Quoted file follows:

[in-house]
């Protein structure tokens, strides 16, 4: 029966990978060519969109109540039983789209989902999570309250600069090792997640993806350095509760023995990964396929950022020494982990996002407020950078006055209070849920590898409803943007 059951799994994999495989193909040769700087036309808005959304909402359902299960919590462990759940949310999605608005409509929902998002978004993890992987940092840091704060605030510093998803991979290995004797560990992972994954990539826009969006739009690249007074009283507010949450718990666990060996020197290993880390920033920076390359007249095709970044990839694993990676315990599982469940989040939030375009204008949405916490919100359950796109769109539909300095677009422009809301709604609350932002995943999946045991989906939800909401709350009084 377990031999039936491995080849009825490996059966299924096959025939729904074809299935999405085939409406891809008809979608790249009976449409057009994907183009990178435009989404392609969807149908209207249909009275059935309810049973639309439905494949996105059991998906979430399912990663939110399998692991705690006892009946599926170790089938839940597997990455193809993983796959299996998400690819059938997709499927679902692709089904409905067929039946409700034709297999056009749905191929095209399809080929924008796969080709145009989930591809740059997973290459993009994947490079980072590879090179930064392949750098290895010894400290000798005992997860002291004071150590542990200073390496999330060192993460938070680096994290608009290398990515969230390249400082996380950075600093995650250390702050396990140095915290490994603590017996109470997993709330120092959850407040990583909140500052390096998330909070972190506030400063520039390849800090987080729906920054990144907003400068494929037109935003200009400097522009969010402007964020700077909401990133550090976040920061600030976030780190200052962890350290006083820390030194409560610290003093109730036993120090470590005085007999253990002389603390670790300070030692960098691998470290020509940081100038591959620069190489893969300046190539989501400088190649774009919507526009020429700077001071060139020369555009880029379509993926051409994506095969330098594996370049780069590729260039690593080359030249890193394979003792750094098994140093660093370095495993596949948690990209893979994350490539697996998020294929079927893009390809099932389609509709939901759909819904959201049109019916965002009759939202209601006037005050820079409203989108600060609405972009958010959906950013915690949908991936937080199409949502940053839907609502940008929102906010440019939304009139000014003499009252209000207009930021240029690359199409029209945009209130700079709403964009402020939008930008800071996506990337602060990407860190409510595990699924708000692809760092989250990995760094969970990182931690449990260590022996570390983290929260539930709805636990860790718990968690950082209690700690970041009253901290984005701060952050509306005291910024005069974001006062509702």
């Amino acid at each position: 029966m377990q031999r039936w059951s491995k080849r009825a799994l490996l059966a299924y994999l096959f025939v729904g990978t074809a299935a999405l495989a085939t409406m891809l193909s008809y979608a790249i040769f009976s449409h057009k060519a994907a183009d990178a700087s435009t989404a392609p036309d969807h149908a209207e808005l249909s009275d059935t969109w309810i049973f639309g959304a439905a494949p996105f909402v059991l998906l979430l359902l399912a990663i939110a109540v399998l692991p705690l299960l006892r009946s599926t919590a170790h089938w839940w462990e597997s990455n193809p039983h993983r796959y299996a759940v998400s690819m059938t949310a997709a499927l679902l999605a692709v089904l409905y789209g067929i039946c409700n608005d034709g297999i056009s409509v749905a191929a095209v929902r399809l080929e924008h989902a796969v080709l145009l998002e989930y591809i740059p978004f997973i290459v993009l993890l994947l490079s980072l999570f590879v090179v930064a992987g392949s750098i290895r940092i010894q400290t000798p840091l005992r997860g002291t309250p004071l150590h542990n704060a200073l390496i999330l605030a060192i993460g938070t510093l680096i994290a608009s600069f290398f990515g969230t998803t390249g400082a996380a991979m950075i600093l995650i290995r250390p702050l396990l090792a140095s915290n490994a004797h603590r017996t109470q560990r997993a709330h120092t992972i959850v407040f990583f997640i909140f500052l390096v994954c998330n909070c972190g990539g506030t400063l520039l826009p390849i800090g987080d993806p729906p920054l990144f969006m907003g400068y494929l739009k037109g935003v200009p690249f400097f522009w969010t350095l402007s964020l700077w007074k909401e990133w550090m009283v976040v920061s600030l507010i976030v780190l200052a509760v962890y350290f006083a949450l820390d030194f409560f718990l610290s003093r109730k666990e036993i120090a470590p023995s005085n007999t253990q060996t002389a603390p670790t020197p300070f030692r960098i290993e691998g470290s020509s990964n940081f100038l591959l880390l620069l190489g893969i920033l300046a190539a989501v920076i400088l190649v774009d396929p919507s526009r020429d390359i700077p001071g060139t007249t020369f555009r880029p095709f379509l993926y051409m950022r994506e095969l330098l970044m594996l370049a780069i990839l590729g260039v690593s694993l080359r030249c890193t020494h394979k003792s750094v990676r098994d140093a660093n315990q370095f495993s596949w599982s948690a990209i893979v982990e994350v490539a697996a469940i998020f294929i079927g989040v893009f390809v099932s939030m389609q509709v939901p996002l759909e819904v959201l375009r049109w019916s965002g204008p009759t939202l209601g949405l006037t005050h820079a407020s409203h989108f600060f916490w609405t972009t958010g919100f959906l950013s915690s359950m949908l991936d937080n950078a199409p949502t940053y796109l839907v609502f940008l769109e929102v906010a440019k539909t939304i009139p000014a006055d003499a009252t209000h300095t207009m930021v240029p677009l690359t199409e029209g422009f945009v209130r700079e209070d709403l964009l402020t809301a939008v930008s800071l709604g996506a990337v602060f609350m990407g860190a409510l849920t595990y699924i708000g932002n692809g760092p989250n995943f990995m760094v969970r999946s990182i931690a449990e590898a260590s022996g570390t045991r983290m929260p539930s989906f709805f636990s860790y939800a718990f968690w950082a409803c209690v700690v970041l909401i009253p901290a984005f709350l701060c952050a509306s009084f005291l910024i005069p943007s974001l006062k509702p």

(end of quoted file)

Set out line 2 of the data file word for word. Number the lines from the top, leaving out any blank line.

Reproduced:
């Protein structure tokens, strides 16, 4: 029966990978060519969109109540039983789209989902999570309250600069090792997640993806350095509760023995990964396929950022020494982990996002407020950078006055209070849920590898409803943007 059951799994994999495989193909040769700087036309808005959304909402359902299960919590462990759940949310999605608005409509929902998002978004993890992987940092840091704060605030510093998803991979290995004797560990992972994954990539826009969006739009690249007074009283507010949450718990666990060996020197290993880390920033920076390359007249095709970044990839694993990676315990599982469940989040939030375009204008949405916490919100359950796109769109539909300095677009422009809301709604609350932002995943999946045991989906939800909401709350009084 377990031999039936491995080849009825490996059966299924096959025939729904074809299935999405085939409406891809008809979608790249009976449409057009994907183009990178435009989404392609969807149908209207249909009275059935309810049973639309439905494949996105059991998906979430399912990663939110399998692991705690006892009946599926170790089938839940597997990455193809993983796959299996998400690819059938997709499927679902692709089904409905067929039946409700034709297999056009749905191929095209399809080929924008796969080709145009989930591809740059997973290459993009994947490079980072590879090179930064392949750098290895010894400290000798005992997860002291004071150590542990200073390496999330060192993460938070680096994290608009290398990515969230390249400082996380950075600093995650250390702050396990140095915290490994603590017996109470997993709330120092959850407040990583909140500052390096998330909070972190506030400063520039390849800090987080729906920054990144907003400068494929037109935003200009400097522009969010402007964020700077909401990133550090976040920061600030976030780190200052962890350290006083820390030194409560610290003093109730036993120090470590005085007999253990002389603390670790300070030692960098691998470290020509940081100038591959620069190489893969300046190539989501400088190649774009919507526009020429700077001071060139020369555009880029379509993926051409994506095969330098594996370049780069590729260039690593080359030249890193394979003792750094098994140093660093370095495993596949948690990209893979994350490539697996998020294929079927893009390809099932389609509709939901759909819904959201049109019916965002009759939202209601006037005050820079409203989108600060609405972009958010959906950013915690949908991936937080199409949502940053839907609502940008929102906010440019939304009139000014003499009252209000207009930021240029690359199409029209945009209130700079709403964009402020939008930008800071996506990337602060990407860190409510595990699924708000692809760092989250990995760094969970990182931690449990260590022996570390983290929260539930709805636990860790718990968690950082209690700690970041009253901290984005701060952050509306005291910024005069974001006062509702």